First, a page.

Over the past few weeks there's been much hue and cry over Houston's proposed parking revisions and how they'll work to transform our fair city into a veritable Houtpia of pedestrians coming to and from businesses surrounded by bicyclists in very Euro spandex singlets and a wisp of old-school automobile traffic that the modern, hip-eyeglass wearing, new-urbanist set will laugh and shrug their shoulders at as they while away the hours looking for someplace to park their carbon-spewing behemoths with much frustration.
The Chron has spent some considerable time dwelling on this ($$$) unfortunately much of it has been behind their newly-minted pay wall which means that (judging by the lack of comments on such stories) few, if any of you, have been willing or able to read their missives. The above link is no different then most of what's been written however, choosing to view the parking regulations as 'reigning in' automotists with the worst of driving habits, and making the city center something of beauty, rather than something of business and convenience for most.
Imagine my surprise then to be greeted with this headline, as part of the Chron's pay-walled opinion pages:
Let Businesses decide on Parking.($$$)
I was even more surprised by the headline when I viewed the names under the byline. Former Democratic candidate for House Dristrict 7 (and current alternative energy executive) Michael Skelly & Environmental design and living activist/executive Jeff Kaplan.
I was less surprised when I read their editorial, which basically asserted that business should be able to decide their parking regulations, provided they decided in what is considered to be the "correct" (read: automobile unfriendly) manner. Apparently, under their thinking, a business that decided to cater to the car, and hideously add to the climate change monster and "visual blight" would NOT be allowed to "make up their own minds" but would need to see things the way of the new urbanists in order for their complete streets dream to unfold properly and (forgive the pun) completely to a manner that automobilists are not to be prioritized.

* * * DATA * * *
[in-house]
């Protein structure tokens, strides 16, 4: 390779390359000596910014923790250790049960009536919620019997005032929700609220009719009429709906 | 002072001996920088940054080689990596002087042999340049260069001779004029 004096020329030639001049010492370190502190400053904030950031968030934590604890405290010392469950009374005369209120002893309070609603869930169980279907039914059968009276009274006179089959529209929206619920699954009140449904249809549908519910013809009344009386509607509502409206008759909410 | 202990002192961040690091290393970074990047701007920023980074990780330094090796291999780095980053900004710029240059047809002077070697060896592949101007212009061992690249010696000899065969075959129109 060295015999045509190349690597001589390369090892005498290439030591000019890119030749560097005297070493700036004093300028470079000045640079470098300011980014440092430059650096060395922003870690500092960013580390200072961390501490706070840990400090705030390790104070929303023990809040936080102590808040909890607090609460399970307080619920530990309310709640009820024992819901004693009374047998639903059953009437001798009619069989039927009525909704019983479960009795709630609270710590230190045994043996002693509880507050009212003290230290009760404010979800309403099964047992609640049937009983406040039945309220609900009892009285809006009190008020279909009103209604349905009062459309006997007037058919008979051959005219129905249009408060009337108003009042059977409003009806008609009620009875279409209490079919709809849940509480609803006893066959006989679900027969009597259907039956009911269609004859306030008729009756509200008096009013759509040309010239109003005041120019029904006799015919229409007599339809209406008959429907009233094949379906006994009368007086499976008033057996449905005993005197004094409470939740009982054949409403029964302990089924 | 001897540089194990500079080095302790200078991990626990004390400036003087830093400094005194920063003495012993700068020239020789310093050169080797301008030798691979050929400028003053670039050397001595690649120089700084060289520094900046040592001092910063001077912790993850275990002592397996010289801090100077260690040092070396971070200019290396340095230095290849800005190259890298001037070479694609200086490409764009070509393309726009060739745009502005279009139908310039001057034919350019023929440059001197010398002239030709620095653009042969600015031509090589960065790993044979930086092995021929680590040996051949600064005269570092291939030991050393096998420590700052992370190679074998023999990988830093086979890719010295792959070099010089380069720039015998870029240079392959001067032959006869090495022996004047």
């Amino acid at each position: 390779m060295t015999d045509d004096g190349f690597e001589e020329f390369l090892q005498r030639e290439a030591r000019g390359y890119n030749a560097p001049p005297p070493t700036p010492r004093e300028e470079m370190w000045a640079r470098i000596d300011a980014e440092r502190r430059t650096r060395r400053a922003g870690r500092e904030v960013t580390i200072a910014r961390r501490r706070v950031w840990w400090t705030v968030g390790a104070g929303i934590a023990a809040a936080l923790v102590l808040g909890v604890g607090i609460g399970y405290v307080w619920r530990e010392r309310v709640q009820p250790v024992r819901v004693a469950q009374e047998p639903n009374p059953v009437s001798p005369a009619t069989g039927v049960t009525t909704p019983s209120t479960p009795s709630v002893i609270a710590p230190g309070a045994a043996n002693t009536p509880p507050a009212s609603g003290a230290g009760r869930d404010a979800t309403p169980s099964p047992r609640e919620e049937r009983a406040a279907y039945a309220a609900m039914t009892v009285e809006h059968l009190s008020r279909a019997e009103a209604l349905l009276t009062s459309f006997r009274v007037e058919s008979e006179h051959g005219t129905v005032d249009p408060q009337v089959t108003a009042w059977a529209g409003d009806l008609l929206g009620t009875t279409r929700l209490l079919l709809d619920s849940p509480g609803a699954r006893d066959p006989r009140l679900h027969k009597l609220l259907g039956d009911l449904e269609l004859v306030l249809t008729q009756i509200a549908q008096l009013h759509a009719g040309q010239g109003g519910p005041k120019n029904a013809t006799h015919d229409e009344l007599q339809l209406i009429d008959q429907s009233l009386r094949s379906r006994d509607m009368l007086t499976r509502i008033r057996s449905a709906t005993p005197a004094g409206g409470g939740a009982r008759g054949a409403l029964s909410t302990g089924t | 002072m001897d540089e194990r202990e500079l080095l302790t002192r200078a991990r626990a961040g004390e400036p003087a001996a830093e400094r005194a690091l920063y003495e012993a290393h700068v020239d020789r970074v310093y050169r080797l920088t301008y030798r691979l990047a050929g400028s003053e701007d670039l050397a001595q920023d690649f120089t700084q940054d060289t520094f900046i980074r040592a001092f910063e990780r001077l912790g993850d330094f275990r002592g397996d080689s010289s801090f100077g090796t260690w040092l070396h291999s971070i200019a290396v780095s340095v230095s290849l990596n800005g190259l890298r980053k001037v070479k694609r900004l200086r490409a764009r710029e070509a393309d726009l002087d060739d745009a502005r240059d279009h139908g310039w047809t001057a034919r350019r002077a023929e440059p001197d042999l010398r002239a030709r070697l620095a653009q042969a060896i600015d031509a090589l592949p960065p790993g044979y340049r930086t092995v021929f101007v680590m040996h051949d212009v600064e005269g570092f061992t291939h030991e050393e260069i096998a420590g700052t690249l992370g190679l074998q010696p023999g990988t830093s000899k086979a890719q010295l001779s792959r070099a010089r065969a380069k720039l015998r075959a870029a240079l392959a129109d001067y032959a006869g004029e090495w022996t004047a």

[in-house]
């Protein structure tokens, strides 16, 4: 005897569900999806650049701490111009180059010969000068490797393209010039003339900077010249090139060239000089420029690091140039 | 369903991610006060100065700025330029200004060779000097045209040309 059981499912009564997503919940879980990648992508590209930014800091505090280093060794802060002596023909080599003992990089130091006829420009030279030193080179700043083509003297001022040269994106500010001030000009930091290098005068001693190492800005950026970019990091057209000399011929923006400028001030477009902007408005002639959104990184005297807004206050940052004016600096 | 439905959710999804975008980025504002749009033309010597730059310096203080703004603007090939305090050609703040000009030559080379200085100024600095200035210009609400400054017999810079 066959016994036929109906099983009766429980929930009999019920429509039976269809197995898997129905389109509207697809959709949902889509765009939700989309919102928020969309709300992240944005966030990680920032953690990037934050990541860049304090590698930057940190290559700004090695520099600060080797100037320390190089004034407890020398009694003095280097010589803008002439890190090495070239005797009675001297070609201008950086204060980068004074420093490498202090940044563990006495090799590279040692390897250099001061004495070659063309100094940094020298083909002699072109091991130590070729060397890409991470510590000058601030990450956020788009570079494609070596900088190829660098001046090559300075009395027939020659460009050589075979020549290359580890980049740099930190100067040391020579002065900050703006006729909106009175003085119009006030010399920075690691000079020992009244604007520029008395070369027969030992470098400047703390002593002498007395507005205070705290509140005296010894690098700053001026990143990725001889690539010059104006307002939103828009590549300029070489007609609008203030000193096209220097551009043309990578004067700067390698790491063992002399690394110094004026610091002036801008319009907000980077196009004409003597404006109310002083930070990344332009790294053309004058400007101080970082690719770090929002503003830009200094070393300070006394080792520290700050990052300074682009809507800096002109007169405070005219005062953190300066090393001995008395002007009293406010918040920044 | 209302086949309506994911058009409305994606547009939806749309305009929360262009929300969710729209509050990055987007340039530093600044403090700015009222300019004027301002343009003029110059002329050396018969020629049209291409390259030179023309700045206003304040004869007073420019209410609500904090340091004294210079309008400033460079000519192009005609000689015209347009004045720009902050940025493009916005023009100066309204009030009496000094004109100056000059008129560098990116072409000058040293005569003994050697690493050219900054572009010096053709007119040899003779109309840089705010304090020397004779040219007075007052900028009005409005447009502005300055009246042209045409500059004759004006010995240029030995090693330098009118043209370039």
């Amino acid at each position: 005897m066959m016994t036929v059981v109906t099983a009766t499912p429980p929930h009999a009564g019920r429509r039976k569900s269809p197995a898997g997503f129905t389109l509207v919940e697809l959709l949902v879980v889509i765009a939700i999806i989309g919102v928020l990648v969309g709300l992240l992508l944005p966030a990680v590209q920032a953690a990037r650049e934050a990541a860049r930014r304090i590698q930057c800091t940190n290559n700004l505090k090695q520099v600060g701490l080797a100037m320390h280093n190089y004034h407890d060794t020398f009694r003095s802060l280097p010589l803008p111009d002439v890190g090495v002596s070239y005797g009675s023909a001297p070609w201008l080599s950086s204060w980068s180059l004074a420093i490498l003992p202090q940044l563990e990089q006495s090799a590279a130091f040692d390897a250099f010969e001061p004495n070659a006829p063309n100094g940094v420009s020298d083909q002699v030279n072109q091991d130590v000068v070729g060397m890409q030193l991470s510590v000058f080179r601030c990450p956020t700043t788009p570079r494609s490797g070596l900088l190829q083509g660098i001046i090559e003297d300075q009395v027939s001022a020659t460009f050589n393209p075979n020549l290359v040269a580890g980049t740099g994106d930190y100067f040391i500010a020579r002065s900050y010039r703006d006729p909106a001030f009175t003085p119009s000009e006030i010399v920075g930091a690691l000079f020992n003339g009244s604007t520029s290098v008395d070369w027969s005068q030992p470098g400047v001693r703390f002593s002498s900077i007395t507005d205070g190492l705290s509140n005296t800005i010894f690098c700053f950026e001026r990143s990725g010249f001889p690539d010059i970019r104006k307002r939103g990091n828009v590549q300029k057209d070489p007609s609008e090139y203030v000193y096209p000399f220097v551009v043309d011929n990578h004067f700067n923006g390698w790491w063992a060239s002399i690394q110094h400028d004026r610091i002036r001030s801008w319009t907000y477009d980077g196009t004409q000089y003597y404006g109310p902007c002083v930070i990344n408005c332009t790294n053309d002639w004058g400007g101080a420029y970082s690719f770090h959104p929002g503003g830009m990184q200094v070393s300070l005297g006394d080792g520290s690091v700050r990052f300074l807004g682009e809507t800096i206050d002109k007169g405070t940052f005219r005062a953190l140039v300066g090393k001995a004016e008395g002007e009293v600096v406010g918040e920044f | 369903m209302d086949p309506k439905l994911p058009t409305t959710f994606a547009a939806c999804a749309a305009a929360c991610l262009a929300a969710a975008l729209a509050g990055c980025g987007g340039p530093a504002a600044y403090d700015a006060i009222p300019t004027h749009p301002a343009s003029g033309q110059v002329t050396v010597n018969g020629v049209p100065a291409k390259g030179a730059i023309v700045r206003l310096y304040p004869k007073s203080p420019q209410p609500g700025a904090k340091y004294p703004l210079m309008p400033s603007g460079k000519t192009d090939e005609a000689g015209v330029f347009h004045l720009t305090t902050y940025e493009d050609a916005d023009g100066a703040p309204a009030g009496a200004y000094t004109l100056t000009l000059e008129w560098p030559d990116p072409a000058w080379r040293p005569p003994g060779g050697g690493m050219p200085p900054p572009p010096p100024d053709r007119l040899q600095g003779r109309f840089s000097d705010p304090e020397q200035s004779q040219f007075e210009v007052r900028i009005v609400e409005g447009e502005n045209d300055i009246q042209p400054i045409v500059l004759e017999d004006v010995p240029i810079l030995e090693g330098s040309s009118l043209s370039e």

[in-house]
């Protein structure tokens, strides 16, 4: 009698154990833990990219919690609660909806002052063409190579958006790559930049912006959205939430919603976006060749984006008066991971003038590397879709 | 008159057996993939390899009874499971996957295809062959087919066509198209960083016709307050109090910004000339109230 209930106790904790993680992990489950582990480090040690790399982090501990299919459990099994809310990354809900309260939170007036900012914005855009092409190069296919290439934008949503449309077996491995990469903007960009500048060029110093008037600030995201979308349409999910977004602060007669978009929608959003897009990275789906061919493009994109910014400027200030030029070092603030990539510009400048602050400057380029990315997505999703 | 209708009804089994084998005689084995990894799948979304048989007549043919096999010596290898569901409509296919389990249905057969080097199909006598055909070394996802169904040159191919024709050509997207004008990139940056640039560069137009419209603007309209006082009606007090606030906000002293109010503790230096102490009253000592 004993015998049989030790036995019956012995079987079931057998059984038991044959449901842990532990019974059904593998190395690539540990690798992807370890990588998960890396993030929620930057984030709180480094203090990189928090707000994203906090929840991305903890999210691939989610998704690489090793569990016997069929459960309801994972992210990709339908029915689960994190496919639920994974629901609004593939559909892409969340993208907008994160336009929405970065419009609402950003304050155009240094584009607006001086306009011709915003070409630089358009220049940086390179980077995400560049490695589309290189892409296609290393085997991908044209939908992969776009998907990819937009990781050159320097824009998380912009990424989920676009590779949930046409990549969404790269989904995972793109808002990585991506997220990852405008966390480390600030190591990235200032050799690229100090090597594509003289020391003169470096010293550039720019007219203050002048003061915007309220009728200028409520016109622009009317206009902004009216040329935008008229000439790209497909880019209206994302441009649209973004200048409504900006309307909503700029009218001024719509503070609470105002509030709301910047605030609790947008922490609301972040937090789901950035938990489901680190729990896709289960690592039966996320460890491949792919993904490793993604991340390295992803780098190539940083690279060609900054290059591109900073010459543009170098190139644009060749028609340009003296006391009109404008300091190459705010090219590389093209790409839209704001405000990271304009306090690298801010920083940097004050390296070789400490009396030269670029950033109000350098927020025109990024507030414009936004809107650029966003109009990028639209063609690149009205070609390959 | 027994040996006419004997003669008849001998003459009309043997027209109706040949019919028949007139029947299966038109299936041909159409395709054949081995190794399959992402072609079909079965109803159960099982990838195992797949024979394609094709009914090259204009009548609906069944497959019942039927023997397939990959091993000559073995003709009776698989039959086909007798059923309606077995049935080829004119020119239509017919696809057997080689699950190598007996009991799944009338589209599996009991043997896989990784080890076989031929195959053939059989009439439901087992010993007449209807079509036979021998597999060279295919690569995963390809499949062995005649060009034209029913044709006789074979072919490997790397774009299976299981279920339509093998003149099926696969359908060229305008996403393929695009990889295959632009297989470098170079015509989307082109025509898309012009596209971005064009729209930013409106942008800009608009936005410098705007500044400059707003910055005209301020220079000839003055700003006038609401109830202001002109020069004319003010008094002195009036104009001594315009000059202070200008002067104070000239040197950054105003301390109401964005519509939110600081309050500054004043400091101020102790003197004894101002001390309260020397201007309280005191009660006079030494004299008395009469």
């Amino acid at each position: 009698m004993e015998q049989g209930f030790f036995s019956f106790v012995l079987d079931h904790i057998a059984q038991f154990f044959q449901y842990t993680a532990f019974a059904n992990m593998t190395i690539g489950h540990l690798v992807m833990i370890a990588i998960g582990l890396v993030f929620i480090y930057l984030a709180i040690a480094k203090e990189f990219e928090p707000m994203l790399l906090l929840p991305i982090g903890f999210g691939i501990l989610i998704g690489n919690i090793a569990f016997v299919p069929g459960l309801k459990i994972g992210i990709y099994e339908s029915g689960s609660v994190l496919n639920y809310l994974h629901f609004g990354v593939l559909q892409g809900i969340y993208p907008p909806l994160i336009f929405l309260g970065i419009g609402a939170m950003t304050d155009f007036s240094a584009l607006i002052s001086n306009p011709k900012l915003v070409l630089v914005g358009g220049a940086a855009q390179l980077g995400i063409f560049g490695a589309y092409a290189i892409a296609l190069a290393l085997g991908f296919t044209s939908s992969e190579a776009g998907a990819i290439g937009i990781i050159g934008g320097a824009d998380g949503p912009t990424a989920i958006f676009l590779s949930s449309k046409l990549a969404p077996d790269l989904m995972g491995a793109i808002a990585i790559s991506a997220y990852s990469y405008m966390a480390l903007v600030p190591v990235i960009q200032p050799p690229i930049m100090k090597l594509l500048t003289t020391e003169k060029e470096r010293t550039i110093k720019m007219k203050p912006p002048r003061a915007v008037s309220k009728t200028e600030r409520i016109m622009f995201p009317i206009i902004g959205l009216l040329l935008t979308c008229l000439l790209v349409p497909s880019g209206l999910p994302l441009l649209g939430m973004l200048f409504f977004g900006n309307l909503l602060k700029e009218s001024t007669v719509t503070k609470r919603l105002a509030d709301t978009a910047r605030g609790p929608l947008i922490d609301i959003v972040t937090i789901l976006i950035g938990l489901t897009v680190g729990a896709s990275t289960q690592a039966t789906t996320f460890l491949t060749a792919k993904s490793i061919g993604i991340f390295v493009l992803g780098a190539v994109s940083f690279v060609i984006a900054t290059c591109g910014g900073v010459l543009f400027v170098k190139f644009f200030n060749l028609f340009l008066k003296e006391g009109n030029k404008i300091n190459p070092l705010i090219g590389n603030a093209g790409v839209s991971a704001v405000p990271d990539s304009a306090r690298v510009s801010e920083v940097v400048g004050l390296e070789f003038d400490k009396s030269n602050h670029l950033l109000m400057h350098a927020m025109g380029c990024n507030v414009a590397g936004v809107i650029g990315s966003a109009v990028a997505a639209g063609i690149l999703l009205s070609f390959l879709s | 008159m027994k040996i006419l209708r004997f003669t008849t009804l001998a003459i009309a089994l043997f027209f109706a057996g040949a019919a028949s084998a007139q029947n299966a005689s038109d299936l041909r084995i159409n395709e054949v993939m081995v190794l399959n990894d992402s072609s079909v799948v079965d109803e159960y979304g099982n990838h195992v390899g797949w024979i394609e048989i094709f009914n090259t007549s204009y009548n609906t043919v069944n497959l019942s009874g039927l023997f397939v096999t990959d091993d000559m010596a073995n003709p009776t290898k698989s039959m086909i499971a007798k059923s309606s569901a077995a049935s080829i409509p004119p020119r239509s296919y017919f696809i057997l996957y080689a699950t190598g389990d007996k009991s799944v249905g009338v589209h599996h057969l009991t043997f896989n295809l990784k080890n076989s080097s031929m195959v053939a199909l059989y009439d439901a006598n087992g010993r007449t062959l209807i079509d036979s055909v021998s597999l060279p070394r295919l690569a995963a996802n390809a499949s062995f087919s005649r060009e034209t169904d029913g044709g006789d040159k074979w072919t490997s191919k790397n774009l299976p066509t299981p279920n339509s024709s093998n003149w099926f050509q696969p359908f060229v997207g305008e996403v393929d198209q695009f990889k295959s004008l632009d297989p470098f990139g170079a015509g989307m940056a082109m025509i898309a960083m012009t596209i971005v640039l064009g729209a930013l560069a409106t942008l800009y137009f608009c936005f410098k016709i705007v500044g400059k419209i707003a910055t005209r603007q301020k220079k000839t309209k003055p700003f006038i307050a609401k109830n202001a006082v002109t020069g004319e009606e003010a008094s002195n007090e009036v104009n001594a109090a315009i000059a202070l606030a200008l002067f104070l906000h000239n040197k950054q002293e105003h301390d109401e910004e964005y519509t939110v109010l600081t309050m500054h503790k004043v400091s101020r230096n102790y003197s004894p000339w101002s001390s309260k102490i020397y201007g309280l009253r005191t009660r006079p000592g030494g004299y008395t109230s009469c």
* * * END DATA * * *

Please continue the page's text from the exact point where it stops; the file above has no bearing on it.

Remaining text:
It's very easy to wax poetic for a complete streets Houston where automobile space is minimized in favor wide pedestrian and bicyclist walkways with young live oaks beginning their spread down green-spaces designed for picnics and, presumably, peaceful protest rallies, but it becomes harder to imagine these concepts actually working in a real-world environment.
As an example, I give you Central Market Houston. At current, this is (and has been) Houston's best farmer's market. And, currently, there is only one of them located just inside the Loop in Highland Village. For people who live in and around the Galleria (and for the rather well off who live around Highland Village) walking here for your produce shopping is an adventure all it's own. With complete streets it would be easier, but even if MetroRail were expanded it still will not run a train down Westheimer so walking there would be pretty much out. When you add in the fact that Metro doesn't take advantage of the concept of circulator bus lines, it becomes near impossible. For someone in say, Midtown, walking or biking to Central Market in any month not named February, March or October it could be downright drenching. Because of this, Central Market has a very large parking lot attached to it allowing people from all over the city an opportunity to go there and purchase white and purple bell peppers from Holland. The absence of the parking lot would mean that fewer people would shop there, and it would be far less of a success economically.
Unfortunately, this side of the debate is shuttered by ChronBlog, an organization whose willingness to present both sides of the new-urbanist debate has been lacking for over a decade. Adding to that mess, is that they are now airing a majority of the debate behind a pay wall, where most Houstonians choose not to participate. While not the point of this piece, I do believe that their shuttering the information behind this wall is outside of their claimed goal of providing journalism in the public interest. Of course, their journalism on this has never been in the public interest in the first place, it's been carefully parsed over the last decade to promote and sustain one point of view: That there's only one solution to Houston's new-urban future to the exclusion of all else. That this one point of view is often driven by self-serving business interests (a fact oft used as criticism (rightly) by new-urbanists against developers promoting sprawl) gets swept under the rug with nary a peep.
It would be nice if, one day, the debate over Houston's future was truly open and honest regarding programs that could help Houston grow. Until then, we're stuck with activists with financial stakes in the game telling us that we all need to shoe-horn inside the Loop and be happy living and dying in our proper social circle.
Ironically, that's the same criticism new-urbanists level against the promoters of sprawl.